Voyager At Edge Of Solar System
Wednesday, May 25, 2005
After a storied, 28-year odyssey, NASA's venerable Voyager 1 spacecraft appears to have reached the edge of the solar system, a turbulent zone of near-nothingness where the solar wind begins to give way to interstellar space in a cosmic cataclysm known as "termination shock," scientists said yesterday.
"This is an historic step in Voyager's race," said California Institute of Technology physicist Edward C. Stone, the mission's chief scientist since Voyager 1 and its twin, Voyager 2, were launched in the summer of 1977. "We have a totally new region of space to explore, and it's a once-in-a-lifetime opportunity."
Stone said project scientists, working from models of a phenomenon never before directly observed, finally agreed that data from Voyager 1's tiny 80-kilobyte computer memory showed that the spacecraft had passed through termination shock to the "heliosheath," a frontier of unknown thickness that defines the border with interstellar space.
Stamatios M. Krimigis, another longtime Voyager scientist, said in an interview that the spacecraft might remain in the heliosheath for perhaps 10 years but should easily survive, going dark when its plutonium power source expires around 2020.
Of far greater concern to scientists is the possibility that NASA could kill the $4.2 million-a-year project to free up money for President Bush's initiative to send humans back to the moon and eventually to Mars.
NASA has put Voyager's fate on hold while independent reviewers evaluate the mission, with a decision expected in February. "We're very excited," Krimigis said of the latest findings. "We hope NASA will reconsider, and we're confident they will."
Stone presented the Voyager data during a telephone news conference at the 2005 Joint Assembly in New Orleans -- a joint meeting of the American Geophysical Union, the North American Benthological Society, the Society of Exploration Geophysicists and the Solar Physics Division of the American Astronomical Society.
NASA also updated the progress of the rovers Spirit and Opportunity, which have been exploring Mars since the beginning of last year. Spirit is examining layered rock outcrops in the Gusev Crater, and Opportunity is carefully driving itself out of a dune, where it has been stuck for a month.
Both the Mars rovers and Voyager are NASA "extended missions" that have continued to deliver valuable science long after fulfilling their original goals. The rovers are in good shape after an extra year, despite Opportunity's distress, said Project Manager James K. Erickson, and will continue to run "basically until they wear out."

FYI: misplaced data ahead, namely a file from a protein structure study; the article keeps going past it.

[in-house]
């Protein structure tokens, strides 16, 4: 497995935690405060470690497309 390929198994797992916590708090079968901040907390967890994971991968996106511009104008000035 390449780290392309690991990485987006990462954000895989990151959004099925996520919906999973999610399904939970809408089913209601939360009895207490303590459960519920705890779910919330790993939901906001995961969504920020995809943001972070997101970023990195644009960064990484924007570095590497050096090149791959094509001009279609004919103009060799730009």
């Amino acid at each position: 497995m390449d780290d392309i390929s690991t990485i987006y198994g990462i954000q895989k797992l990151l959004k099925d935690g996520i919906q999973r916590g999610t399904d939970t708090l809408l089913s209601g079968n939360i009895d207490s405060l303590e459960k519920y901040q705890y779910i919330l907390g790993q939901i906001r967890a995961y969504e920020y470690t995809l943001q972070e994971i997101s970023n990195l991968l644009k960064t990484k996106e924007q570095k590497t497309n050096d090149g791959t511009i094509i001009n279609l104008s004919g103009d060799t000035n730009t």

Voyager's "design mission" to Jupiter and Saturn lasted five years, then simply kept on going. Voyager 2 flew by Uranus and Neptune to complete a "grand tour" of the major planets and is now about 7 billion miles from the sun, traveling 63,000 mph.
Voyager 1 broke away from the tour at Saturn and headed for interstellar space. When it entered the heliosheath, it was 8.7 billion miles away -- the farthest any manmade object has traveled. Its speed is 46,000 mph.
Krimigis said the solar wind, made up of fast-moving electrons, protons and other charged particles, has a magnetic field that prevents the interstellar wind from breaching the solar envelope -- known as the "heliosphere" -- as the solar system travels through space.
The heliosheath is the heliosphere's outer frontier, a zone where the solar wind begins to dissipate. This process begins at termination shock and is marked by a sudden drop in the speed of the solar wind and a corresponding build-up in heat and the strength of the magnetic field. The effect is like traffic piling up on a freeway during rush hour.
Scientists first detected these symptoms in 2002, but they receded, then returned more strongly, only to recede again. It is a script not foreseen by the computer models.
"We've gone back and forth since then," Krimigis said. "But this time I guess we all agree." This is because the magnetic field jumped by a factor of 2.5 to 4 around Dec. 15 -- and has remained fluctuating at a high level since then, Krimigis said. Scientists estimated that the speed of the solar wind dropped from 1.5 million mph to near zero.
Stone stressed, however, that this clash of cosmic forces has little effect on Voyager, since the amount of matter in the heliosheath is so meager.
"The spacecraft knows nothing about what is going on," Stone said. "It is just sending us the data."